From Doe v. Rensselaer Polytechnic Institute, decided today by Judge David N. Hurd (N.D.N.Y.):

The Court understands many of the impulses that may cause a school to favor women over men in the context this case presents. After all, claims of sexual assault like Roe’s—and Doe’s—are often difficult to prove. By their very nature, these claims typically involve a level of privacy that undercuts the availability of witnesses, to make no mention of the stigma that attaches so easily to sexual assault victims, the profound psychological trauma that inevitably follows sexual assault, or the age-old stereotypes that call listeners to disbelieve complainants—especially, historically speaking, women. Much work must be done to ensure that sexual predators are called to justice, and the Court does not shrink from that truth.

Instead, it is to this Court’s grudging relief that its task is not to resolve the nettlesome question of how to properly create an environment such that women, who for far too long have been victimized by those stigmas and stereotypes, can feel secure enough to seek justice without allowing an accusation against a man to carry the day on its own. Rather, it is enough to say this: whatever answer may come to the question of how to secure the rights of an accusing woman and an accused man, that answer cannot be that all men are guilty. Neither can it be that all women are victims.

As the facts now stand, Doe has made a showing sufficient to establish a reasonable likelihood that RPI has come down on the opposite side of that truth, no matter how dysphonic their chosen path may be when this Court attempts to harmonize it with plaintiff’s rights under Title IX. As a result, plaintiff has also made a sufficient showing that defendant has threatened his academic future in violation of his rights to equal treatment regardless of his sex, a harm that damages cannot make whole.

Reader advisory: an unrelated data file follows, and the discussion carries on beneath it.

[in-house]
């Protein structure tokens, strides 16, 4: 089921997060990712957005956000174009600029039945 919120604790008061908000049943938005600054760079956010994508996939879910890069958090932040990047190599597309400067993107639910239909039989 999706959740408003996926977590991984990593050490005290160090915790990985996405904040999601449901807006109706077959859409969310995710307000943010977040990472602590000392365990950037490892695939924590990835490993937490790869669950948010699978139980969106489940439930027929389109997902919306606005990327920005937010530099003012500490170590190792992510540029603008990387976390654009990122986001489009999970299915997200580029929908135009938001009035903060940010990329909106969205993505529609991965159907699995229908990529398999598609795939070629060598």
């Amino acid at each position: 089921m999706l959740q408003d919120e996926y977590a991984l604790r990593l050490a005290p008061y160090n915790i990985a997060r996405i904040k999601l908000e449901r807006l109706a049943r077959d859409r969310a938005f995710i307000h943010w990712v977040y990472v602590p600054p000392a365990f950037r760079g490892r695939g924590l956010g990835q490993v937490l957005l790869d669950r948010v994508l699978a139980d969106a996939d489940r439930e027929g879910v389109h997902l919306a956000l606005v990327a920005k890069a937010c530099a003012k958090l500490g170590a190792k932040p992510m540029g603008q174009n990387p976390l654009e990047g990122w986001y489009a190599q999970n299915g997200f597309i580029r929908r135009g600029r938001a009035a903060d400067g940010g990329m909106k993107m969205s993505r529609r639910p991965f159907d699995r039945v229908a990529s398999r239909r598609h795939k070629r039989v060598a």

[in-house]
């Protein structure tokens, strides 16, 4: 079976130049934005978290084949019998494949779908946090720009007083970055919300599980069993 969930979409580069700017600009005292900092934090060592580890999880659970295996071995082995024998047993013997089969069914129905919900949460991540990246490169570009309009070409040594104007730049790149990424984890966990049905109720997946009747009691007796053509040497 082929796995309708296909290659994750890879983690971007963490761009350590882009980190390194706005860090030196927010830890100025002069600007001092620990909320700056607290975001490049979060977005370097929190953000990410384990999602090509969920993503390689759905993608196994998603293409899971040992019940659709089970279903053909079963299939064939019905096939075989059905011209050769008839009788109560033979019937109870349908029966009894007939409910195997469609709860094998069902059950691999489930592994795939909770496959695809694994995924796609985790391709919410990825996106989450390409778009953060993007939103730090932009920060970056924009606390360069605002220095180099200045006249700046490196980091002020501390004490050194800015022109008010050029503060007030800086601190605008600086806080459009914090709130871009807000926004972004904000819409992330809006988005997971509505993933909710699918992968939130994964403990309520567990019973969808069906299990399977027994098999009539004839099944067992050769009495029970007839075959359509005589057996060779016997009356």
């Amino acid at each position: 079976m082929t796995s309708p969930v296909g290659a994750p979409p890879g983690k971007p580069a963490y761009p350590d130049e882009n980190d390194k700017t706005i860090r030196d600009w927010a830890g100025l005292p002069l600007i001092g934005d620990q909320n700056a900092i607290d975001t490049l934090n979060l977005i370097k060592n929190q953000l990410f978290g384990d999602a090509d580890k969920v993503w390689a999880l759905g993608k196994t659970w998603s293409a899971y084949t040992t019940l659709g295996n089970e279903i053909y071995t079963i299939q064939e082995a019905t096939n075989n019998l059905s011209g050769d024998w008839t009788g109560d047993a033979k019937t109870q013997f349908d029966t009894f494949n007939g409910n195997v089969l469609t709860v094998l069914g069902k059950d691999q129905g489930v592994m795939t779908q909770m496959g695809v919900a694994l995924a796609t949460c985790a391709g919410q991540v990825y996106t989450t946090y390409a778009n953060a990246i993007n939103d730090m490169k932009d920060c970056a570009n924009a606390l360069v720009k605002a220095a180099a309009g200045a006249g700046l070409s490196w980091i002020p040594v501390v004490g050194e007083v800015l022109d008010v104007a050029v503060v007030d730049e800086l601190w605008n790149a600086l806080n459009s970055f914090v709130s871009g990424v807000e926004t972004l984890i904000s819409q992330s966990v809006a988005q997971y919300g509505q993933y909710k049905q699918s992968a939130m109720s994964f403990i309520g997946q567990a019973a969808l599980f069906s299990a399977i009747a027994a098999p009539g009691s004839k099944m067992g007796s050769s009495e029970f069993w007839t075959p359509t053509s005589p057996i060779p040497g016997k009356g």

Against Doe’s protected rights, RPI’s showing of the equities amounts to hollow portents of rampant sexual assault and the impermissible assumption that plaintiff is already guilty despite not having so much as a hearing on a matter of grave import to his future…. Accordingly, plaintiff’s motion for a preliminary injunction must be granted. Defendant will be enjoined from proceeding in its hearing against plaintiff until its treatment of plaintiff has been tested and this case has run its course….

There’s a lot that leads up to this conclusion, including the question whether the new Department of Education Title IX rules should be applied in this case; you can see it all in the full opinion. Here are the facts:

At all relevant points for this case, Doe has been a student at RPI. Plaintiff alleges he chose defendant because it has a high-ranking engineering pedigree and the various technological assets that ranking brings with it. However, plaintiff did not choose to live on defendant’s campus, instead opting to live nearby in Troy, New York.

In November of 2019, Doe, a senior, and female RPI freshman Jane Roe (“Roe”) met through the online dating application Tinder. Plaintiff and Roe spoke through varied electronic media periodically throughout the end of the Fall 2019 semester and over the winter break in advance of the Spring 2020 semester. Upon returning to Troy in advance of the Spring 2020 semester, plaintiff and Roe met in person and had consensual sex on multiple occasions in January of this year.